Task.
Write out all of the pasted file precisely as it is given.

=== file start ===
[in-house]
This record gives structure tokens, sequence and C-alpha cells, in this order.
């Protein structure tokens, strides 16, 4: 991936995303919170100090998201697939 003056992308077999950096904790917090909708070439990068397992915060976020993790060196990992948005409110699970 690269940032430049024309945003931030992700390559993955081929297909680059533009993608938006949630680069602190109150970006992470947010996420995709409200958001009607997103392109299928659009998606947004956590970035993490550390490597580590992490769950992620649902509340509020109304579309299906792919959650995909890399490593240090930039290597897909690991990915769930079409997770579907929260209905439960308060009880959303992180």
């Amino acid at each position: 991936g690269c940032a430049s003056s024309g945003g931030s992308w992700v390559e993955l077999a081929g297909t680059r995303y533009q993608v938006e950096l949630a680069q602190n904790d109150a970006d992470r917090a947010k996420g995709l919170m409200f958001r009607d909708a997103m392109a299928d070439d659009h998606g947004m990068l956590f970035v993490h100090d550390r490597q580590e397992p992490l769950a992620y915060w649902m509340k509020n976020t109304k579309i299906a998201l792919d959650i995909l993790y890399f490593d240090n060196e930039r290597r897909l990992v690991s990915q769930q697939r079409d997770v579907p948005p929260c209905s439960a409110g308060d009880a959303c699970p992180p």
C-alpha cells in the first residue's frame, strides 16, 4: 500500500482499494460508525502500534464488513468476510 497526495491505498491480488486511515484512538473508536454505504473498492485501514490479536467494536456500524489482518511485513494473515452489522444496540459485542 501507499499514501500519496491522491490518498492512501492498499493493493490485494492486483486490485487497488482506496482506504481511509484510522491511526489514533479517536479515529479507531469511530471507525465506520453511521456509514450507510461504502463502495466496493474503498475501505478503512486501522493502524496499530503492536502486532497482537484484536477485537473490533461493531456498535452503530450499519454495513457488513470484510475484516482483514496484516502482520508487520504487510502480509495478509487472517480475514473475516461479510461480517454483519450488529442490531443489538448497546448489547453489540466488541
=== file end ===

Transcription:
[in-house]
This record gives structure tokens, sequence and C-alpha cells, in this order.
């Protein structure tokens, strides 16, 4: 991936995303919170100090998201697939 003056992308077999950096904790917090909708070439990068397992915060976020993790060196990992948005409110699970 690269940032430049024309945003931030992700390559993955081929297909680059533009993608938006949630680069602190109150970006992470947010996420995709409200958001009607997103392109299928659009998606947004956590970035993490550390490597580590992490769950992620649902509340509020109304579309299906792919959650995909890399490593240090930039290597897909690991990915769930079409997770579907929260209905439960308060009880959303992180």
């Amino acid at each position: 991936g690269c940032a430049s003056s024309g945003g931030s992308w992700v390559e993955l077999a081929g297909t680059r995303y533009q993608v938006e950096l949630a680069q602190n904790d109150a970006d992470r917090a947010k996420g995709l919170m409200f958001r009607d909708a997103m392109a299928d070439d659009h998606g947004m990068l956590f970035v993490h100090d550390r490597q580590e397992p992490l769950a992620y915060w649902m509340k509020n976020t109304k579309i299906a998201l792919d959650i995909l993790y890399f490593d240090n060196e930039r290597r897909l990992v690991s990915q769930q697939r079409d997770v579907p948005p929260c209905s439960a409110g308060d009880a959303c699970p992180p």
C-alpha cells in the first residue's frame, strides 16, 4: 500500500482499494460508525502500534464488513468476510 497526495491505498491480488486511515484512538473508536454505504473498492485501514490479536467494536456500524489482518511485513494473515452489522444496540459485542 501507499499514501500519496491522491490518498492512501492498499493493493490485494492486483486490485487497488482506496482506504481511509484510522491511526489514533479517536479515529479507531469511530471507525465506520453511521456509514450507510461504502463502495466496493474503498475501505478503512486501522493502524496499530503492536502486532497482537484484536477485537473490533461493531456498535452503530450499519454495513457488513470484510475484516482483514496484516502482520508487520504487510502480509495478509487472517480475514473475516461479510461480517454483519450488529442490531443489538448497546448489547453489540466488541